Woman's Evening Dress and Veil

Designed by Elsa Schiaparelli, French (born Italy), 1890 - 1973. Designed in collaboration with Salvador Dalí, Spanish, 1904 - 1989.

Made in Paris, France, Europe

Summer 1938

Printed silk crepe; silk crepe with cut-outs and appliqués

(a) Center Front Length: 57 inches (144.8 cm) (a) Center Back Length: 41 1/2 inches (105.4 cm)

Curatorial Department:
Costume and Textiles

Object Location:

Currently not on view

Accession Number:

Credit Line:
Gift of Mme Elsa Schiaparelli, 1969

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This evening dress is printed with an illusionistic design of torn animal flesh, which is given a third dimension in the appliquéd fabric applied to the veil.

Additional information:
  • PublicationShocking! The Art and Fashion of Elsa Schiaparelli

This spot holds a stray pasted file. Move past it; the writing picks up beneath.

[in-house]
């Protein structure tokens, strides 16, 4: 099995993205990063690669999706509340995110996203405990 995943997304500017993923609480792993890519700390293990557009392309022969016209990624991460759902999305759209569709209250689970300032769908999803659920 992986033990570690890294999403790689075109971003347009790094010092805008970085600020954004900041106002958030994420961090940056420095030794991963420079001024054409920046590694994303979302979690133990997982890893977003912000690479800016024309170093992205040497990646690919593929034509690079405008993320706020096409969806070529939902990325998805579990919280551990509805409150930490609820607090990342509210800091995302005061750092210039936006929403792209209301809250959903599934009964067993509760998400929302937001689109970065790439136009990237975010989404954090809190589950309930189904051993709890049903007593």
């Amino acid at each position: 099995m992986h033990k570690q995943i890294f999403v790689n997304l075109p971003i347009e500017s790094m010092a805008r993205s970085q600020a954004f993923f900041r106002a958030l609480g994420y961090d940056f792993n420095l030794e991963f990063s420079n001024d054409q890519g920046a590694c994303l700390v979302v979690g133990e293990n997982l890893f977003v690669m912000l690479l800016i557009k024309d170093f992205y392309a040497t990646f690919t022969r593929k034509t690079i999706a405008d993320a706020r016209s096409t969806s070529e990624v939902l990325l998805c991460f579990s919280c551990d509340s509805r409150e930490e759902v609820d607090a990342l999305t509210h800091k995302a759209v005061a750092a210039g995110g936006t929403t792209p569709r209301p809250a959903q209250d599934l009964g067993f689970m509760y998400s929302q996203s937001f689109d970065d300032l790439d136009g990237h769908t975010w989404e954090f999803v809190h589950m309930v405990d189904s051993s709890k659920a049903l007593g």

One of the paintings in Schiaparelli’s personal art collection was Dalí’s Necrophiliac Springtime from 1936, in which the head of the corpselike female figure dressed in a gown with torn sleeves bursts into bloom. The image was made reality by Sheila Legge in London that same year, during the New Burlington Galleries’ International Surrealist Exhibition, when Legge was photographed in Trafalgar Square as the “Surrealist Phantom,” her head completely covered in roses and wearing a long white dress shredded at the hem. Necrophiliac Springtime was one of three paintings Dalí made in 1936 with similar figures; the others are The Dream Places a Hand on a Man’s Shoulder and Three Young Surrealist Women Holding in Their Arms the Skins of an Orchestra. In all three works the boundary between gown and body has dissolved, so that the torn fabric cannot be distinguished from flayed skin. This theme was developed further in the Schiaparelli-Dalí design collaboration for her Circus collection of summer 1938, presented at the beginning of February, just after the opening of the Paris Surrealist exhibition on January 17. This evening dress from that collection is printed with an illusion of torn animal flesh, with the trompe l’oeil effect given a third dimension in the appliquéd fabric applied to the “tent” veil. On the pale blue fabric, now faded to white, the “skin” is slashed and peeled back to reveal a magenta underlayer, the hanging pieces printed to look like fur, as if the gown were made from an animal skin turned inside out. Dilys E. Blum, from Shocking! The Art and Fashion of Elsa Schiaparelli (2003), p. 139.